Defendant’s felony conviction for conspiracy to possess marijuana for sale was not eligible for reduction to a misdemeanor under Proposition 64. In 2015, Medina pleaded guilty to felony conspiracy to commit a crime (Pen. Code, § 182, subd. (a)). The target offense was possession of marijuana for sale (Health & Saf. Code, § 11359). After the passage of Proposition 64 in 2016, Medina filed a motion in the trial court to reduce his conviction to a misdemeanor under Penal Code section 17, subdivision (b)(3), and newly enacted Health and Safety Code, section 11361.8, subdivision (e). The trial court denied the motion and Medina appealed. Held: Affirmed. Proposition 64 reduced certain marijuana offenses to misdemeanors. Section 11361.8, subdivision (e) permits a person convicted of specified marijuana offenses (including possession for sale) to apply to have the felony conviction redesignated as a misdemeanor or infraction. A defendant’s eligibility for reduction turns on whether he is a person who “would not have been guilty of an offense or who would have been guilty of a lesser offense under [Proposition 64] had that act been in effect at the time of the offense.” Here, Medina would not have been guilty of a lesser offense based only on the application of Proposition 64. The conspiracy statute is not a marijuana related offense listed in Proposition 64. Even though Proposition 64 redesignated section 11359 as a misdemeanor, criminal conspiracy is distinct from the actual commission of the criminal offense that is the object of the conspiracy. The Legislature has indicated that conspiracy to commit a misdemeanor is a more serious crime than the underlying misdemeanor by providing that such a conspiracy may be punished as a felony. Based on the ballot materials for Proposition 64, the Court of Appeal concluded that a felony conspiracy conviction is the type of serious offense that may still be sentenced as a felony. The court noted Medina could have been guilty of a lesser offense if the trial court had granted his section 17, subdivision (b)(3) motion.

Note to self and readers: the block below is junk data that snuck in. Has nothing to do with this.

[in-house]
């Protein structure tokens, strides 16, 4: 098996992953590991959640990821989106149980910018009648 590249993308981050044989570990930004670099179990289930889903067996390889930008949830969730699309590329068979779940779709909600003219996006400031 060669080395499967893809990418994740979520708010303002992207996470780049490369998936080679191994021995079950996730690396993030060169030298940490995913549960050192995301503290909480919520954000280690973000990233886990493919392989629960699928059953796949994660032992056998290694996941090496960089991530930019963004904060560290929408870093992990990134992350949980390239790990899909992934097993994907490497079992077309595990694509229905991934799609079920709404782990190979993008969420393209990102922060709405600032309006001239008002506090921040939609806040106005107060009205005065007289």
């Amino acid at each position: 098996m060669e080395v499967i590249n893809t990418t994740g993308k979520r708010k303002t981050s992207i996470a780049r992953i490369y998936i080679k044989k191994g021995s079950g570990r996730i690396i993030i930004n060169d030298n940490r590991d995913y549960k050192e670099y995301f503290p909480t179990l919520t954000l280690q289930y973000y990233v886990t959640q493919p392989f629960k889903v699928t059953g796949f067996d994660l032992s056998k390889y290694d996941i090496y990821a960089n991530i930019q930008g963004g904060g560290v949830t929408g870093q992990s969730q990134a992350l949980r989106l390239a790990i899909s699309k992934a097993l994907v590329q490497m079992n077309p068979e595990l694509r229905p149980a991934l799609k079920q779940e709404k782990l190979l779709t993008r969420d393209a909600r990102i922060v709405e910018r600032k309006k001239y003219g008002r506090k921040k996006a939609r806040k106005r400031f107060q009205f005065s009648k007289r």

The trial court did not abuse its discretion when it declined to reduce the conspiracy conviction to a misdemeanor under Penal Code section 17, subdivision (b)(3). Section 17, subdivision (b)(3) allows a trial court, in its discretion, to declare a “wobbler” offense a misdemeanor rather than a felony when a defendant is granted probation without imposition of sentence. Medina’s conspiracy offense became a wobbler after Proposition 64 made the target of the conspiracy (possession of marijuana for sale) a misdemeanor offense. The Court of Appeal concluded that the trial court reasonably declined to exercise its discretion in Medina’s favor. The trial court properly considered the facts and circumstances of the offense as well as Medina’s character. Medina participated in a conspiracy to sell at least 35 pounds of marijuana. He had prior arrests involving marijuana and other illegal drugs. The decision to deny his application for reduction to misdemeanor was neither irrational nor arbitrary.
The full opinion is available on the court’s website here: http://www.courts.ca.gov/opinions/documents/B284236.PDF